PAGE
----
Like most people, I’ve always been skeptical of free stuff.
These days, the word “free” is mostly associated with hidden costs (think gym membership trials) or products of zero value, like the Slap Chop.
However, due to the onerous financial pressures I’m now under as a proud (but poor) homeowner, I find myself giving a little more credence to stuff that purports to be free, or at least inexpensive.
Followers of this blog may remember the fate of my computer last year, which met a sad end in a burning repair shop. The company was good enough to replace the computer, but it came with hardware only. In terms of an operating system, I was on my own.
So I shopped around for a copy of Microsoft Windows, and the best price I could find was north of $200. Pre-condo Jody would have bitten the bullet and paid up, but post-condo Jody is a stubborn, stingy miser who has real problems with forking over that much dough for a product that — despite its longevity — still suffers from many of the same bugs and flaws as the original.
I’m no computer expert. Apart from creating and uploading content to the Web, my expertise is pretty limited. I know there are plenty of free operating systems out there, but I’ve heard you need a Master’s in computer science in order to install them. My budget may be tight, but I do value my time and sanity.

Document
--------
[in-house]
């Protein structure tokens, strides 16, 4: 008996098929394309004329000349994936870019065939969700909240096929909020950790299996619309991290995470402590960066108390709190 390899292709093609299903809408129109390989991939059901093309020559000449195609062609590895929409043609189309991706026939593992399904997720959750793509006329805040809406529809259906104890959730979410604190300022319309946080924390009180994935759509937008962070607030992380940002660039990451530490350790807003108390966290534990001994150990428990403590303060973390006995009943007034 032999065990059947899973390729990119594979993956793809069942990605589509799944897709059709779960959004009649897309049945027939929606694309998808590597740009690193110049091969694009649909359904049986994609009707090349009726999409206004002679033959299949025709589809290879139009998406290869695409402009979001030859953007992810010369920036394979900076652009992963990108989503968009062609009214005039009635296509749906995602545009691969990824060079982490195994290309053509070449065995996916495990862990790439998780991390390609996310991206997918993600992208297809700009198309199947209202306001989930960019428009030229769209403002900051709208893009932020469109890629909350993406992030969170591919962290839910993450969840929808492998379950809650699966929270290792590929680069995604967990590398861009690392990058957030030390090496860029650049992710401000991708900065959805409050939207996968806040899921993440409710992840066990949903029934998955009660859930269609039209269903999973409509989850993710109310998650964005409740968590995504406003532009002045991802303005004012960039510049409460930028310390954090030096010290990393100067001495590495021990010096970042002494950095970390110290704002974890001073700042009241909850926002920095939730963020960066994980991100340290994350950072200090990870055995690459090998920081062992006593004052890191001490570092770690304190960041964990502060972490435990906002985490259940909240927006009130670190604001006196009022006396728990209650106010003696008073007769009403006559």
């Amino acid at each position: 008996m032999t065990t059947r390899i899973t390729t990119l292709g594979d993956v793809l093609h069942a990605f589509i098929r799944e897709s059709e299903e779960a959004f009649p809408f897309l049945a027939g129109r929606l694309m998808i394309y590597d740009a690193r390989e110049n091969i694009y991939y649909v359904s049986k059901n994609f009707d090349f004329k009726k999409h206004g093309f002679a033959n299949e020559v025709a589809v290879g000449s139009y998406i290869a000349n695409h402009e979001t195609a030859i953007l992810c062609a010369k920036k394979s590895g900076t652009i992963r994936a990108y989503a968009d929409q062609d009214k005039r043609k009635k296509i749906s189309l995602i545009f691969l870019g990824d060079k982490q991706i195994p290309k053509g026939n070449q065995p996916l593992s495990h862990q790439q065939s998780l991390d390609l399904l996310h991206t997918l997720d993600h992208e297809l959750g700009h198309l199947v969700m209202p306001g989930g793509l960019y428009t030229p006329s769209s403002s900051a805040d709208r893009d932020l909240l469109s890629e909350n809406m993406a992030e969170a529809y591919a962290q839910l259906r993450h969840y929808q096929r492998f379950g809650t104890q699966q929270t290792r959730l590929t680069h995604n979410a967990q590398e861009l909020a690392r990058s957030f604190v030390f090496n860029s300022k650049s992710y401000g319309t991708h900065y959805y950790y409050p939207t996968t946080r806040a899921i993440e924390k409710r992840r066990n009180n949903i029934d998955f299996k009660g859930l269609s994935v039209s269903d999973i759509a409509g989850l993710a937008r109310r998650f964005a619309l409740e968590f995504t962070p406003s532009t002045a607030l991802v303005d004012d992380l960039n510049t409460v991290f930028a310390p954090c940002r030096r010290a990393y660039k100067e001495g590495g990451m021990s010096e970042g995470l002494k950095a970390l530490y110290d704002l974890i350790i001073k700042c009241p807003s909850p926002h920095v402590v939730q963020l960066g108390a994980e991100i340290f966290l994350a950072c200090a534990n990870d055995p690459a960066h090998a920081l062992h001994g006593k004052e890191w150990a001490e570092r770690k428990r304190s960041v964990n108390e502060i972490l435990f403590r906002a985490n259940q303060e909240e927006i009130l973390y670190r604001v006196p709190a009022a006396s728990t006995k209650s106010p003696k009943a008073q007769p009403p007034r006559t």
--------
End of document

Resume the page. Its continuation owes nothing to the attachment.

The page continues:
So I asked a technophile friend about OS options. “Ubuntu is what you want,” he said. “It is pretty user friendly and the price is right – free.”
There’s that F-word again, I thought. So, against my better judgment, I downloaded the OS, and after only one false start I got it installed.
I have to say, I’m pleasantly surprised.
Apart from a few hiccups (mostly regarding apps), it’s been smooth sailing. The troubles I’ve encountered have all been resolved after a quick Google search, and it’s yet to crash on me (although I’ve only had it for a couple of weeks).
Learning the system is not difficult, and the best part is the boot time. It goes from off to internet-ready in less than 30 seconds, something I’ve never seen Windows or Mac OSX do.
You might be thinking, “So you installed a free OS, big deal!” But from my point of view it’s a huge victory. From hitting the download button to the first boot, the total cost was two hours of my time, plus a few new computer skills. It does everything I need it to do, and quickly.
Plus, my $200 is still in my pocket.
“Free” is still a four-letter word, but I’ll bristle less now when I hear it.